Both the PRD and the pan have suffered from internal dissent and neither has been able to build a strong national organization. Cárdenas again is a wild card, but it appears he no longer has the cachet he had in 1988. The pan candidate looks to be Diego Fernández de Cevallos, the party's most prominent congressman, who has been frequently criticized for being too accommodating toward Salinas.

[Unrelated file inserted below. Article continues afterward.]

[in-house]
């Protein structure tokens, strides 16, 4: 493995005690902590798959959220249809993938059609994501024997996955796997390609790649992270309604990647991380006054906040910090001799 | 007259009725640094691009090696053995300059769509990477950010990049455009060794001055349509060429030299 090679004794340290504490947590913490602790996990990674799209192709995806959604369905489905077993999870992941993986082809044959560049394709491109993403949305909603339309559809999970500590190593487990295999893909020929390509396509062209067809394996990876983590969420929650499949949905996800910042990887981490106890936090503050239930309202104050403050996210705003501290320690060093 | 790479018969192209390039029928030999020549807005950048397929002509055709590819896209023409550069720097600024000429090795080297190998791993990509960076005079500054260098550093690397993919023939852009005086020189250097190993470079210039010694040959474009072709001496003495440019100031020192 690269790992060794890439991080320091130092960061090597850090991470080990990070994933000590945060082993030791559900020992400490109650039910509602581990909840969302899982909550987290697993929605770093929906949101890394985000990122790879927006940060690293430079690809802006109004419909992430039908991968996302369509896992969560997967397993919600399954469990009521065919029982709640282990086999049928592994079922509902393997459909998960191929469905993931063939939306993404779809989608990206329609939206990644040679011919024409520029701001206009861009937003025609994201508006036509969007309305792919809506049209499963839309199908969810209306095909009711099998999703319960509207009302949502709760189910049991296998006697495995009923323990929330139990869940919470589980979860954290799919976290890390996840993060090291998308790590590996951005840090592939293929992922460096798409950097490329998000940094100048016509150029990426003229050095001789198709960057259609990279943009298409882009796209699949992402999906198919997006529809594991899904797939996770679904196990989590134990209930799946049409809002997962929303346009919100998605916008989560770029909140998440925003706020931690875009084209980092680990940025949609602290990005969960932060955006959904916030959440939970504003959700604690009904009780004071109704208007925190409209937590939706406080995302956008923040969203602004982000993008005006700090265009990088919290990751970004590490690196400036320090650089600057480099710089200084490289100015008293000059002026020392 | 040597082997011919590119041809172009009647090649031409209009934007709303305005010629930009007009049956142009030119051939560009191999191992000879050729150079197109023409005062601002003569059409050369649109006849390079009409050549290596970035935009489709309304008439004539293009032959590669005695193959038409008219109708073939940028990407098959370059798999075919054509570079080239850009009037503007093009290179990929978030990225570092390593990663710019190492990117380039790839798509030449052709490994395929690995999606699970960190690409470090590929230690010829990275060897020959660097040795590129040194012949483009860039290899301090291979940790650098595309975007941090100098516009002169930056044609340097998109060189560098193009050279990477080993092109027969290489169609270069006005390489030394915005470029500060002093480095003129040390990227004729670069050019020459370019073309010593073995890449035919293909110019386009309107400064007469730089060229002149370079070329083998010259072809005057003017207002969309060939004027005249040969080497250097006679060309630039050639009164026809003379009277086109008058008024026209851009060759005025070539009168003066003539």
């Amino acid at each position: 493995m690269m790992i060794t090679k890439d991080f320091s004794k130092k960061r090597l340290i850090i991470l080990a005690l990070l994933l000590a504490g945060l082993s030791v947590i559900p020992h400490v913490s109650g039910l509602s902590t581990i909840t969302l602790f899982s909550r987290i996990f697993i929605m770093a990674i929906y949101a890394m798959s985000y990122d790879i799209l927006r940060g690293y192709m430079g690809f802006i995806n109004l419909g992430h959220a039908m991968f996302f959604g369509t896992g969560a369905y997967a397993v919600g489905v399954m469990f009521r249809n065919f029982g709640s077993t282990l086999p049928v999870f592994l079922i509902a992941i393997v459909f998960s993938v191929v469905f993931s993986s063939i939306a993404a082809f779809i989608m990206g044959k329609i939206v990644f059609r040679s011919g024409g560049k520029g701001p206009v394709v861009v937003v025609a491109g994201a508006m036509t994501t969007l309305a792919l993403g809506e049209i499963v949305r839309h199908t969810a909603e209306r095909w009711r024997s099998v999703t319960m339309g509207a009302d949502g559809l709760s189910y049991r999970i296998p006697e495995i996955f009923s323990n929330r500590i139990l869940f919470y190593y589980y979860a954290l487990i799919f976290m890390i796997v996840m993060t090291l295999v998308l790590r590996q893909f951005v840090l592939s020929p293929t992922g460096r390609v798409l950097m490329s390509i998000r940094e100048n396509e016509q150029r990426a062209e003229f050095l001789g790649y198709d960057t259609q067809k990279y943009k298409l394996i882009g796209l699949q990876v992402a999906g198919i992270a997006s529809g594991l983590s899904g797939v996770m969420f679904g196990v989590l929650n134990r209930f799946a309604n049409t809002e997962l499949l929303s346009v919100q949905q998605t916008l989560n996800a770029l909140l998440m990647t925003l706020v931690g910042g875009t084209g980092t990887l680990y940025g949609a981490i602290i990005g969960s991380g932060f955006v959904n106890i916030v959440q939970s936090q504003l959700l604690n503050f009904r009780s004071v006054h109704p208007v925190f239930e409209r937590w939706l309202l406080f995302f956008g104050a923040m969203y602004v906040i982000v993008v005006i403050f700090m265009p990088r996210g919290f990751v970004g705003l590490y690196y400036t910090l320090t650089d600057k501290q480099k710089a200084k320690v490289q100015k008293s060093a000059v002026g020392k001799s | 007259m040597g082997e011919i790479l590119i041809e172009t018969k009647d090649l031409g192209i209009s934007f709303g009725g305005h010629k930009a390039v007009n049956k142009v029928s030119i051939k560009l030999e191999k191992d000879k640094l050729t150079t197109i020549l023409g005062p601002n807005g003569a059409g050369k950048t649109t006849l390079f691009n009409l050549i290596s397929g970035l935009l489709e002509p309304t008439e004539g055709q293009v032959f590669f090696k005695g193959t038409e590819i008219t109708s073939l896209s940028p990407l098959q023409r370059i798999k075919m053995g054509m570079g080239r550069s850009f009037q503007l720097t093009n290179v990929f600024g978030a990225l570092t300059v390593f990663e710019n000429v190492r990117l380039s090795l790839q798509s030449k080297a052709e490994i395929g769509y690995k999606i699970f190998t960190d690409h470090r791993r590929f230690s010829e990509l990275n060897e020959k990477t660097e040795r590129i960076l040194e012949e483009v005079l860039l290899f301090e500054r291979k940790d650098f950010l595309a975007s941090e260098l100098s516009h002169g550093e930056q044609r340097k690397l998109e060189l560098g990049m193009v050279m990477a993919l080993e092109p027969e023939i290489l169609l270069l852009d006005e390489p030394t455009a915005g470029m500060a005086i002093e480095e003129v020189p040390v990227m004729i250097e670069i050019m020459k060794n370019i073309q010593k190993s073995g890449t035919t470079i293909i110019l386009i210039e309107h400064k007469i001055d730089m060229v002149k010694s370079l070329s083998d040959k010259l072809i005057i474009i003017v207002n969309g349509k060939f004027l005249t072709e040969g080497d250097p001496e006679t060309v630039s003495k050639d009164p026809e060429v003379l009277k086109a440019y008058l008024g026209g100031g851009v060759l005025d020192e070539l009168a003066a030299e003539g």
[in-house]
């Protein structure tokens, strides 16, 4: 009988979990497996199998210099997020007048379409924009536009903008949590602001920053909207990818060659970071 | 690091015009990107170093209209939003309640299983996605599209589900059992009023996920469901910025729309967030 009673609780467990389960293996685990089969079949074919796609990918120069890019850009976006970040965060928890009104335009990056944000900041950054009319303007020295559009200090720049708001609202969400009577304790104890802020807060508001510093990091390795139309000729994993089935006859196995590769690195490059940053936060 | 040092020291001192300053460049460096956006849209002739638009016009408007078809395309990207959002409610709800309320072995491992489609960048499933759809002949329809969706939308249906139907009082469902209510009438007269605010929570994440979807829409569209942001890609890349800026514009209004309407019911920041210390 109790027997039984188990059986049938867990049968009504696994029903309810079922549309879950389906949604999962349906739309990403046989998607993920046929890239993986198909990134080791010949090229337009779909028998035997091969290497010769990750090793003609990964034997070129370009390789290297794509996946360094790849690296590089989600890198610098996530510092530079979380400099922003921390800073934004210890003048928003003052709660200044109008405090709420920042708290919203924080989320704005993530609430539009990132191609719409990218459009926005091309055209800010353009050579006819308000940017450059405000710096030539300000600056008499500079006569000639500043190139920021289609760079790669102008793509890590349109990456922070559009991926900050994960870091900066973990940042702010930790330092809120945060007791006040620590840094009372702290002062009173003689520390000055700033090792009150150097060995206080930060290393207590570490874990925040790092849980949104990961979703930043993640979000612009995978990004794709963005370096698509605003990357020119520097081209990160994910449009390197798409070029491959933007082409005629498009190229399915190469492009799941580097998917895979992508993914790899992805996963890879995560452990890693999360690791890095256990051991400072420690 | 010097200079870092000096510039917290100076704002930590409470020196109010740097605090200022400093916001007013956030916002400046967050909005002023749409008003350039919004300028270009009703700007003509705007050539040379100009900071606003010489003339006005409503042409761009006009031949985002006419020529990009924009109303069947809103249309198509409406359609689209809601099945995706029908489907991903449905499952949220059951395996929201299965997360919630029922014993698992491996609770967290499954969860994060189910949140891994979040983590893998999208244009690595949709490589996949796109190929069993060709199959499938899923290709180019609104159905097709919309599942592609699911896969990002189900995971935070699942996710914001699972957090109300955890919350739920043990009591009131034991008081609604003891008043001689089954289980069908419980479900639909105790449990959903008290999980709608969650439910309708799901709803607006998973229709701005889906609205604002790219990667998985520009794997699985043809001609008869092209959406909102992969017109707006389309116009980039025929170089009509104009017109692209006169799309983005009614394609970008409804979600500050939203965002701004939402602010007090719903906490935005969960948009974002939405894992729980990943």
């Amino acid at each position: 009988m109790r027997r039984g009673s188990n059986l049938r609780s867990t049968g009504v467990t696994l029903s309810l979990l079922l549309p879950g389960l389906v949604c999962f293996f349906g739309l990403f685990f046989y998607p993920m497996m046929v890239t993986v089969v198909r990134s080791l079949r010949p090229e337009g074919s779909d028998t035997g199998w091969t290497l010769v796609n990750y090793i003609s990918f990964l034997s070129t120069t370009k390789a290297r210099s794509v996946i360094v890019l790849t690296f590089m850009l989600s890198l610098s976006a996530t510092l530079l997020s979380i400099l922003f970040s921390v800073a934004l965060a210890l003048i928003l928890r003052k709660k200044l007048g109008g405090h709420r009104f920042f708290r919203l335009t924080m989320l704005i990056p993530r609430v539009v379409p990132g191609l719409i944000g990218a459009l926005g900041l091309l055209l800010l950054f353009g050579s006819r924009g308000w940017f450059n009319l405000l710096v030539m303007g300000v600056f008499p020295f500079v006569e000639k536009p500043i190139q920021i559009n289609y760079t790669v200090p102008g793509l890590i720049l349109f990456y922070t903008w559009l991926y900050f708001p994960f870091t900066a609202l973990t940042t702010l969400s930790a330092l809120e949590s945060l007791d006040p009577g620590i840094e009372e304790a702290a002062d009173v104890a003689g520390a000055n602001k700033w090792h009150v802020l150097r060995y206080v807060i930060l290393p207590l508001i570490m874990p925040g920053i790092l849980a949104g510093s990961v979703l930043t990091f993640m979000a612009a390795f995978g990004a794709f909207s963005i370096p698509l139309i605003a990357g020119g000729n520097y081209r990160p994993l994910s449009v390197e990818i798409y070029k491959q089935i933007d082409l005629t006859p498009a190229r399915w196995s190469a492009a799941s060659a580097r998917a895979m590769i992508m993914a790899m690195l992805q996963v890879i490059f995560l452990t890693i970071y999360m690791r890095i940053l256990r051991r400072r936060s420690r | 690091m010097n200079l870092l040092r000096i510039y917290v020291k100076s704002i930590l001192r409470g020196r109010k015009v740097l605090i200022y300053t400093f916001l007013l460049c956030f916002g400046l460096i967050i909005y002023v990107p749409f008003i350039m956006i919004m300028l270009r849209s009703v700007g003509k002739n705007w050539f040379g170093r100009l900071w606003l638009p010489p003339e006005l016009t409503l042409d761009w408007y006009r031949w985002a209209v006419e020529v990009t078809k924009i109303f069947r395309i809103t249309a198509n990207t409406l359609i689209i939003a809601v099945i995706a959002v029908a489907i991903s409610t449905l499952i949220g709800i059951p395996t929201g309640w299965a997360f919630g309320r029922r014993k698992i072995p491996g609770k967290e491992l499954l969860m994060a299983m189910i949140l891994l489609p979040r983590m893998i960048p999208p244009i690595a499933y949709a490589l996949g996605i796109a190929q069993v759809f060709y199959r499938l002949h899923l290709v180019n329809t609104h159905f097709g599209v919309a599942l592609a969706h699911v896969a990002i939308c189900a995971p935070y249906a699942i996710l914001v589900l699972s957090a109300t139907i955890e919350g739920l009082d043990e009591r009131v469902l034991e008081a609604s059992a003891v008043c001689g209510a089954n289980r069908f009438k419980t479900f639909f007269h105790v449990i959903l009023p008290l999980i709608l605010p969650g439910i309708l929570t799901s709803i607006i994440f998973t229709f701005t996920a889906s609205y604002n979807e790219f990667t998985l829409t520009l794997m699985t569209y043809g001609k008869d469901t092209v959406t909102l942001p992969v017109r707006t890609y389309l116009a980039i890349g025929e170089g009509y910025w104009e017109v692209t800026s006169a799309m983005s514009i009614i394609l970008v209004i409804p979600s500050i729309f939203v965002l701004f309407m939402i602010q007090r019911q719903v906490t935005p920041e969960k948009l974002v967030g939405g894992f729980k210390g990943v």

The surge in foreign investment that is expected to follow the approval of NAFTA may enable the PRI to go on a spending spree and simply overpower the opposition in next year's election. Moreover, Salinas has available billions of dollars to help boost the PRI candidate, over and above what the party has at its disposal. Last January, the congress passed Salinas's budget which included about $11 billion for the discretionary use of the office of the presidency. It was announced that $2.5 billion would go to the Solidarity anti-poverty program.